For teams looking to step up their video game, what tips and advice do you have for them?

Be willing to invest in people who are passionate about creating. Hire people who are so passionate that when an idea comes to them on a Saturday afternoon while they are just relaxing, they jump up and are excited to execute that idea.

After you hire them, provide them with a good place to work. This field is a lifestyle as much as a job – so when someone doesn’t come into the office by 8AM, trust that it’s because they were probably up until 2AM the night before finishing a project.

TL;DR – Invest in good people and enjoy the results. What a crazy theory, right?

 

Finally, what trends do you see will emerge with video content in 2018?

Right now the biggest trend I see is that consistency and quality of content will continue to rise as the tools needed to create that content become more and more accessible.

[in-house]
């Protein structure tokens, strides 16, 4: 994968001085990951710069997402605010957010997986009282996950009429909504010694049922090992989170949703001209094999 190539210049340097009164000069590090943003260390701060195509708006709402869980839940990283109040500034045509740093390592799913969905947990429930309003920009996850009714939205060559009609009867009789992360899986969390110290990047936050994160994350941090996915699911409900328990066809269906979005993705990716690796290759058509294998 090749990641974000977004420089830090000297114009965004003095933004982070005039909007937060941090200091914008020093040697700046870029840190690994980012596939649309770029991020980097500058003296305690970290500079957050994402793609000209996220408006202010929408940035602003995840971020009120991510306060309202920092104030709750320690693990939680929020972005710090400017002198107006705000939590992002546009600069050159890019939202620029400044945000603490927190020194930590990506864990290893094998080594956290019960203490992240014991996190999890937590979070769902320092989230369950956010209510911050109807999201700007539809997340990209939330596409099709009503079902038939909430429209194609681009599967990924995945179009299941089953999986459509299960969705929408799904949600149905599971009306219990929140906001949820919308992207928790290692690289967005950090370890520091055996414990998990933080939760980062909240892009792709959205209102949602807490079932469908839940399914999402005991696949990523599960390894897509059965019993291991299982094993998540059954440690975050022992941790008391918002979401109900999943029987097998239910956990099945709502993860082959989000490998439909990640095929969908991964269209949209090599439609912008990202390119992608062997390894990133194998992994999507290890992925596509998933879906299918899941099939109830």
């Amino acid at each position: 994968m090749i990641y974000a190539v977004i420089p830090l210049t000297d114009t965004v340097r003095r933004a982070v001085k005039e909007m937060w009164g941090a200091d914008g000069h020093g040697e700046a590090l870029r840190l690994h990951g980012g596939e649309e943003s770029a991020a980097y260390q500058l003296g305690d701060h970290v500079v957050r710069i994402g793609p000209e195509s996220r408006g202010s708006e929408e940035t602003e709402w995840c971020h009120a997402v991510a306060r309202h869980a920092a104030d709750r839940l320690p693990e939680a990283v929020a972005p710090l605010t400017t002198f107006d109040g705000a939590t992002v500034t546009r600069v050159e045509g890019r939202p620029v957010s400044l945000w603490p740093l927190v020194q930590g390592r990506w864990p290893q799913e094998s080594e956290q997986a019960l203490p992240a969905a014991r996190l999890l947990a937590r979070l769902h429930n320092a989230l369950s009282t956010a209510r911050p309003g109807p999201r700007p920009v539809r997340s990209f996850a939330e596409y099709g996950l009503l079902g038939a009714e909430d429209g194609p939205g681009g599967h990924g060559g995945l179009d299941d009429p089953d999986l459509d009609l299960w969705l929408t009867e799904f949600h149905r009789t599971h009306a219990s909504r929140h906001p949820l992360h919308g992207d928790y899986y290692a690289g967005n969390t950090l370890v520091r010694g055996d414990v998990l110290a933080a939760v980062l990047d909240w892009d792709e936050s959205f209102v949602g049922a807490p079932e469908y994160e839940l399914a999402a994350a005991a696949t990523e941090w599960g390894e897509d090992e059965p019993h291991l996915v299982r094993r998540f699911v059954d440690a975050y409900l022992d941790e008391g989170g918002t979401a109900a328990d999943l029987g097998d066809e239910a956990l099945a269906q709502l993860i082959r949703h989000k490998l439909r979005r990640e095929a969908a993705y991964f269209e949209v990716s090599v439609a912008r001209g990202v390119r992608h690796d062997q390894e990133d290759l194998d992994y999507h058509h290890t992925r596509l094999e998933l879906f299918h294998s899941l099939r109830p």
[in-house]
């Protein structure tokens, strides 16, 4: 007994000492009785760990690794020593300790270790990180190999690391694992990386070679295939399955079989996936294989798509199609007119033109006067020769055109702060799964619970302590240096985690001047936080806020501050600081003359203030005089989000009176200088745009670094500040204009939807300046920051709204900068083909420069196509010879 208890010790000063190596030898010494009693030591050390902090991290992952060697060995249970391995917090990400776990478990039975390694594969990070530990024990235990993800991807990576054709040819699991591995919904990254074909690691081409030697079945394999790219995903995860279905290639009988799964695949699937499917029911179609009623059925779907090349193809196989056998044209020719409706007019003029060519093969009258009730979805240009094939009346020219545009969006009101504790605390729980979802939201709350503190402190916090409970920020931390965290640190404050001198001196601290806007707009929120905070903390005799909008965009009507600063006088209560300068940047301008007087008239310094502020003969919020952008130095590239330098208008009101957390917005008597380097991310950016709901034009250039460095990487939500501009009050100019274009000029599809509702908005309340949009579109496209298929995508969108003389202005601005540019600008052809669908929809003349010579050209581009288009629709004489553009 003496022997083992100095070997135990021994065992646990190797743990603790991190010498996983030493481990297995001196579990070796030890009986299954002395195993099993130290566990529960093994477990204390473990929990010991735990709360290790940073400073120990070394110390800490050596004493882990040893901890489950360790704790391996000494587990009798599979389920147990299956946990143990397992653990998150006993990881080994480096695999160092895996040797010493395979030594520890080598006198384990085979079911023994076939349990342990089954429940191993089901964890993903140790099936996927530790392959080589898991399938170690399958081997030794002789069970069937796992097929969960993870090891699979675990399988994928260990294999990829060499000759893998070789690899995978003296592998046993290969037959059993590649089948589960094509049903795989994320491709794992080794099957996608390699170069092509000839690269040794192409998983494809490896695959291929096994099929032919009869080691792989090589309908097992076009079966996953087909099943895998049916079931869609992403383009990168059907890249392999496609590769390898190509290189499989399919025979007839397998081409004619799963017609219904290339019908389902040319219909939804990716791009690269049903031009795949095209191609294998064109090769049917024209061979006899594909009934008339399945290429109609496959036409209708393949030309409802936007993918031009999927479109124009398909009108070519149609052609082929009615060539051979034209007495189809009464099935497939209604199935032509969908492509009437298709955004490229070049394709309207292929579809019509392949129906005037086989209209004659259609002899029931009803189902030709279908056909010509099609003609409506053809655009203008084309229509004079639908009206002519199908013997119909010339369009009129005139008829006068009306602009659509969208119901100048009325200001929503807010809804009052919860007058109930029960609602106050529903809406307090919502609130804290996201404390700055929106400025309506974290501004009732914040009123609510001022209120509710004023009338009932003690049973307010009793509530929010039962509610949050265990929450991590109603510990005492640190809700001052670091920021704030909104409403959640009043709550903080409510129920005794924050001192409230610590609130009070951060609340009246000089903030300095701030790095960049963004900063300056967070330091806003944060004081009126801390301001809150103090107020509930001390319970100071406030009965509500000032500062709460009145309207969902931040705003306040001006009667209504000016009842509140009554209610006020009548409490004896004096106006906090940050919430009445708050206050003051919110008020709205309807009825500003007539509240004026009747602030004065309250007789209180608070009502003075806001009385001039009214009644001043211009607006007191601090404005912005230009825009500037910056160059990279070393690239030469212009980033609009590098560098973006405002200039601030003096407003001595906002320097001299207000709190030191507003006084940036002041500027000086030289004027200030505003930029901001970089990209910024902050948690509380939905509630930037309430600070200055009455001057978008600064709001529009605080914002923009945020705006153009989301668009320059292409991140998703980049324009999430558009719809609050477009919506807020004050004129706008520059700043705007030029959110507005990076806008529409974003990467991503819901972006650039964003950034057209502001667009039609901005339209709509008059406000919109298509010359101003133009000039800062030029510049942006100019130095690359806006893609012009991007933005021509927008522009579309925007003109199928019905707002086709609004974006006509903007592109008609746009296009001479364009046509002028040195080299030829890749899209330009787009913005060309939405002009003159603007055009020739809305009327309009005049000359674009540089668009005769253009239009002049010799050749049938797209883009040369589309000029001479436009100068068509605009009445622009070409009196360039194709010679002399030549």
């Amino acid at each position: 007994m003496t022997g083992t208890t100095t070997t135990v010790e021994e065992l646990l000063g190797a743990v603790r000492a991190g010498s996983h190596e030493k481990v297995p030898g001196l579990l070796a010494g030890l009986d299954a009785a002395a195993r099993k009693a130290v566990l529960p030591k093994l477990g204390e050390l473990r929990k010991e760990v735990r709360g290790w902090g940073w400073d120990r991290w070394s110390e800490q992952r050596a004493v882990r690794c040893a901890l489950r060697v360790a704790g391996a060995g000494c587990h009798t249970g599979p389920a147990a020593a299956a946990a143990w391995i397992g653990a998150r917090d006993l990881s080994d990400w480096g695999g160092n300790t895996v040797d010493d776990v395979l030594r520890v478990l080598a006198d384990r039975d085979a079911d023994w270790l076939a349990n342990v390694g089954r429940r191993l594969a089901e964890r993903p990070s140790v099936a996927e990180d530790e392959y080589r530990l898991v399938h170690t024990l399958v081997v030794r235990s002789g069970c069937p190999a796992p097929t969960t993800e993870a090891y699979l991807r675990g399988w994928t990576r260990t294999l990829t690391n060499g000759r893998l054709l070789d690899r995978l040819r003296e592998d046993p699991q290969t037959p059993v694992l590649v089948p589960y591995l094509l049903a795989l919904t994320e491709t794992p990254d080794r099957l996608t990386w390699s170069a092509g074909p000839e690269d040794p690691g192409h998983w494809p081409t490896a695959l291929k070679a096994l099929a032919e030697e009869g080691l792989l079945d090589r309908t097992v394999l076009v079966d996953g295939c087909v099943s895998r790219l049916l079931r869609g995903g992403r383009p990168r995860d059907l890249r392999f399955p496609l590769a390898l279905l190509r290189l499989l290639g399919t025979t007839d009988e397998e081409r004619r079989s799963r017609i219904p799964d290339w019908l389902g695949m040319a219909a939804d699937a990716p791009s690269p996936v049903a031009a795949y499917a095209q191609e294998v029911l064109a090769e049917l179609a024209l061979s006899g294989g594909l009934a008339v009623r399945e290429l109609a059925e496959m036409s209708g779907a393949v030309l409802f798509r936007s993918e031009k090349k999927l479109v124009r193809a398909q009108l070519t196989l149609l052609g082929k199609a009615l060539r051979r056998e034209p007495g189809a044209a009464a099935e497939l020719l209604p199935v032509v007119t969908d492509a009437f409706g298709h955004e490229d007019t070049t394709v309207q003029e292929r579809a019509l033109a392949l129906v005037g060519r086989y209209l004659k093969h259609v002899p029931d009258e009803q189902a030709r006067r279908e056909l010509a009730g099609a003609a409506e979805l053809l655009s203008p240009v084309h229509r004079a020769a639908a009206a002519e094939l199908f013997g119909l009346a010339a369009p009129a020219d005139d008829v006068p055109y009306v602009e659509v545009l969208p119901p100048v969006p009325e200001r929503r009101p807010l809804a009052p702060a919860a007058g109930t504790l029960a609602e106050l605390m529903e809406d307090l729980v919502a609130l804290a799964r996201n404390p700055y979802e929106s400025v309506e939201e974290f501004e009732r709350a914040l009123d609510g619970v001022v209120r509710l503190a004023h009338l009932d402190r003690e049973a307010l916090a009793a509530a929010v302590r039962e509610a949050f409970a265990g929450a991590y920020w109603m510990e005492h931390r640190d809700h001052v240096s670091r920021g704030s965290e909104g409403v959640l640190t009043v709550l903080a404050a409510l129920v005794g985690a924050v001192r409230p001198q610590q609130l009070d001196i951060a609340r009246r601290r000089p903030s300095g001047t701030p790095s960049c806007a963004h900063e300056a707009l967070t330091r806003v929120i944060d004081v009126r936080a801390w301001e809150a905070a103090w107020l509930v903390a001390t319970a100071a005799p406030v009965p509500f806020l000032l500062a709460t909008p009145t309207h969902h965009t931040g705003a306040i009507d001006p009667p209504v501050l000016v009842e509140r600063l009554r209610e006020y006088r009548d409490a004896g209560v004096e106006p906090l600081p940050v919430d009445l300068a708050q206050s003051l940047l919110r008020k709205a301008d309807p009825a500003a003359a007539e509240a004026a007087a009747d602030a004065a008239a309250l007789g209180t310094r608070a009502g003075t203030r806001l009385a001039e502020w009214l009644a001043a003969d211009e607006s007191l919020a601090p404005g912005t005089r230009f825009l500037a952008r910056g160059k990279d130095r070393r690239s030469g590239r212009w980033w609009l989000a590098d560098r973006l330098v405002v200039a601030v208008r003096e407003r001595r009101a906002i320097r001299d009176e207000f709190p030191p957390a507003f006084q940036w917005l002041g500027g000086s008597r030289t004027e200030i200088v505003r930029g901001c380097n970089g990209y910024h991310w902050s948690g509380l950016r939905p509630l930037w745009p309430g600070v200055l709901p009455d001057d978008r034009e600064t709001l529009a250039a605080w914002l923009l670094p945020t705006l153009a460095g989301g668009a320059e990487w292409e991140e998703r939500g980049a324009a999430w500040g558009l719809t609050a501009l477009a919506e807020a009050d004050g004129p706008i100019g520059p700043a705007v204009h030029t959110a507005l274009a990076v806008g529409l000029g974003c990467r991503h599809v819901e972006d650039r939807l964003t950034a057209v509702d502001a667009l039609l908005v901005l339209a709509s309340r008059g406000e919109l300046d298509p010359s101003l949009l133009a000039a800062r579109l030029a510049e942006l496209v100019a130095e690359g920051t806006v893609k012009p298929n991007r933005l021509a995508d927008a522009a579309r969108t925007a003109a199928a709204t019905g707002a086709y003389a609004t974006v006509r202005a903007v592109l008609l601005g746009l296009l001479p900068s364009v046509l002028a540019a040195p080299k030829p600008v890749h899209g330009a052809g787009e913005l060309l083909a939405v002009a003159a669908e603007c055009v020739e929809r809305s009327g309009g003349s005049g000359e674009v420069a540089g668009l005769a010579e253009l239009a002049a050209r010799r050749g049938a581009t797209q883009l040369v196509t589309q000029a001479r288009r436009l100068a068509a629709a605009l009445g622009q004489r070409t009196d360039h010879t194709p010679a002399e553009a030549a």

Editing programs that were once a $2,500+ investment are now a $20-a-month subscription for students. Everyone has a camera in their pocket on their phone. More and more people are starting to learn the art of creating content at a younger age so once they go through a good internship program they come out at a level that you typically didn’t see until someone had 7+ years of professional experience.

(PS: That doesn’t mean they should come cheaper, though. Invest.)

Thanks again to Justin King for his fantastic input. Be sure to follow him on Twitter (@JustinKing) as well as the Gamecocks Football accounts (@GamecocksFB).

College Football & Video, Video, Video

One thing was clear if you scrolled through Twitter during the first weekend of college football. Video is now the crown jewel of content. Yes, it was everywhere.

There are a lot of reasons why teams and brands are investing more in video. The average user spends over 16 minutes watching online video ads every month. And, social video generates 1200% more shares than text and images combine (Brightcove). When done right, video has the ability to captivate an audience more than any other medium right now.